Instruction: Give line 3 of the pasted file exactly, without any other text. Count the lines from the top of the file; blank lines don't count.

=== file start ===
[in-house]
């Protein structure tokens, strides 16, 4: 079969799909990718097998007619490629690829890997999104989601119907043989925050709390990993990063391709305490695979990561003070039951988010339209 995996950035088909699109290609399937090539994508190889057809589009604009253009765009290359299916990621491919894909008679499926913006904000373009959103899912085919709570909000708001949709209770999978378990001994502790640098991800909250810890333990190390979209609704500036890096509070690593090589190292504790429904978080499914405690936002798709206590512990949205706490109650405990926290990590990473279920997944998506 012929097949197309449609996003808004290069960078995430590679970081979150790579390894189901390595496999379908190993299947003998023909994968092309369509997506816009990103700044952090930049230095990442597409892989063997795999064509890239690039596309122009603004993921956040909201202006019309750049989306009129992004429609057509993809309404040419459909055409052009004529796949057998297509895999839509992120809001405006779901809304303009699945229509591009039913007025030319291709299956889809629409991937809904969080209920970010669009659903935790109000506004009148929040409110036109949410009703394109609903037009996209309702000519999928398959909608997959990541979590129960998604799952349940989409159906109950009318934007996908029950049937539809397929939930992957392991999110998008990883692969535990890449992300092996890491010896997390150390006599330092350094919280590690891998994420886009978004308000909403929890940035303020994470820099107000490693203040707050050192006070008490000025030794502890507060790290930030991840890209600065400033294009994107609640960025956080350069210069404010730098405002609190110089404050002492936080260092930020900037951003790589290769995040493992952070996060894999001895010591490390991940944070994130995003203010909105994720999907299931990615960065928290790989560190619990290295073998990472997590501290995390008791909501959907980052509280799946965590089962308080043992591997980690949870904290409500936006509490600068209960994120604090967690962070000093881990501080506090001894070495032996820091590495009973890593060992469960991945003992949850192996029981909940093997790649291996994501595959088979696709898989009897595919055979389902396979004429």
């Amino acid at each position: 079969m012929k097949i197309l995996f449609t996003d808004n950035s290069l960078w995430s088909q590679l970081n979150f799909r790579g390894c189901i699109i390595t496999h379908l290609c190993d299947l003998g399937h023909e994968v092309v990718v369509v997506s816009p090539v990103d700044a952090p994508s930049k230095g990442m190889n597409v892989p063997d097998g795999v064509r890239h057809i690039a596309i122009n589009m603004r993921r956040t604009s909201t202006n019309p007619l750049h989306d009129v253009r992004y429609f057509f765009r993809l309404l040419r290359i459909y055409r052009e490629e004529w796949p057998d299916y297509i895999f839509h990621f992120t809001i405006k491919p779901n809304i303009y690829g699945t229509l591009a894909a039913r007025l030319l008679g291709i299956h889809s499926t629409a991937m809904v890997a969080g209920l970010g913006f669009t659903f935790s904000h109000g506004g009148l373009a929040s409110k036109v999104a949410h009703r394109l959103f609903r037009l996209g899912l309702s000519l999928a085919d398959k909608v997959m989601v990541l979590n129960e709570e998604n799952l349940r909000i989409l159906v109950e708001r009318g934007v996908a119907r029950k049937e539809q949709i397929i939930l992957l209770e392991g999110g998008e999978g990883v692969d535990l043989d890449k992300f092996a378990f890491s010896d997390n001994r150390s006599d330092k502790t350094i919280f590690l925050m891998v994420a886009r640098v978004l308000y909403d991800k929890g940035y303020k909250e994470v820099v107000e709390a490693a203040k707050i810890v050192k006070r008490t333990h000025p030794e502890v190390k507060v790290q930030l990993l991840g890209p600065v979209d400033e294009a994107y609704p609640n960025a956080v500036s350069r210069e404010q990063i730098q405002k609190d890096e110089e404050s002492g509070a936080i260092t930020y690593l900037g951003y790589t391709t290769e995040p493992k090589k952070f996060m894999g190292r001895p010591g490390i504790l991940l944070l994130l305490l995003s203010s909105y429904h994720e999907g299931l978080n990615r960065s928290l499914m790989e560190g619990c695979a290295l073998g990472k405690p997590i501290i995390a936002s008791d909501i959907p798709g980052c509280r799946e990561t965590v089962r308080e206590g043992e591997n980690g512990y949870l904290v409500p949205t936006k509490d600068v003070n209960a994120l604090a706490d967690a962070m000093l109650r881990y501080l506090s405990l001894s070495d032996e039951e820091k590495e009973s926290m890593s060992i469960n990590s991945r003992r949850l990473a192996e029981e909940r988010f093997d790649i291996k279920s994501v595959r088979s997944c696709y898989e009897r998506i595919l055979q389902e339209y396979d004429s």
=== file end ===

């Amino acid at each position: 079969m012929k097949i197309l995996f449609t996003d808004n950035s290069l960078w995430s088909q590679l970081n979150f799909r790579g390894c189901i699109i390595t496999h379908l290609c190993d299947l003998g399937h023909e994968v092309v990718v369509v997506s816009p090539v990103d700044a952090p994508s930049k230095g990442m190889n597409v892989p063997d097998g795999v064509r890239h057809i690039a596309i122009n589009m603004r993921r956040t604009s909201t202006n019309p007619l750049h989306d009129v253009r992004y429609f057509f765009r993809l309404l040419r290359i459909y055409r052009e490629e004529w796949p057998d299916y297509i895999f839509h990621f992120t809001i405006k491919p779901n809304i303009y690829g699945t229509l591009a894909a039913r007025l030319l008679g291709i299956h889809s499926t629409a991937m809904v890997a969080g209920l970010g913006f669009t659903f935790s904000h109000g506004g009148l373009a929040s409110k036109v999104a949410h009703r394109l959103f609903r037009l996209g899912l309702s000519l999928a085919d398959k909608v997959m989601v990541l979590n129960e709570e998604n799952l349940r909000i989409l159906v109950e708001r009318g934007v996908a119907r029950k049937e539809q949709i397929i939930l992957l209770e392991g999110g998008e999978g990883v692969d535990l043989d890449k992300f092996a378990f890491s010896d997390n001994r150390s006599d330092k502790t350094i919280f590690l925050m891998v994420a886009r640098v978004l308000y909403d991800k929890g940035y303020k909250e994470v820099v107000e709390a490693a203040k707050i810890v050192k006070r008490t333990h000025p030794e502890v190390k507060v790290q930030l990993l991840g890209p600065v979209d400033e294009a994107y609704p609640n960025a956080v500036s350069r210069e404010q990063i730098q405002k609190d890096e110089e404050s002492g509070a936080i260092t930020y690593l900037g951003y790589t391709t290769e995040p493992k090589k952070f996060m894999g190292r001895p010591g490390i504790l991940l944070l994130l305490l995003s203010s909105y429904h994720e999907g299931l978080n990615r960065s928290l499914m790989e560190g619990c695979a290295l073998g990472k405690p997590i501290i995390a936002s008791d909501i959907p798709g980052c509280r799946e990561t965590v089962r308080e206590g043992e591997n980690g512990y949870l904290v409500p949205t936006k509490d600068v003070n209960a994120l604090a706490d967690a962070m000093l109650r881990y501080l506090s405990l001894s070495d032996e039951e820091k590495e009973s926290m890593s060992i469960n990590s991945r003992r949850l990473a192996e029981e909940r988010f093997d790649i291996k279920s994501v595959r088979s997944c696709y898989e009897r998506i595919l055979q389902e339209y396979d004429s």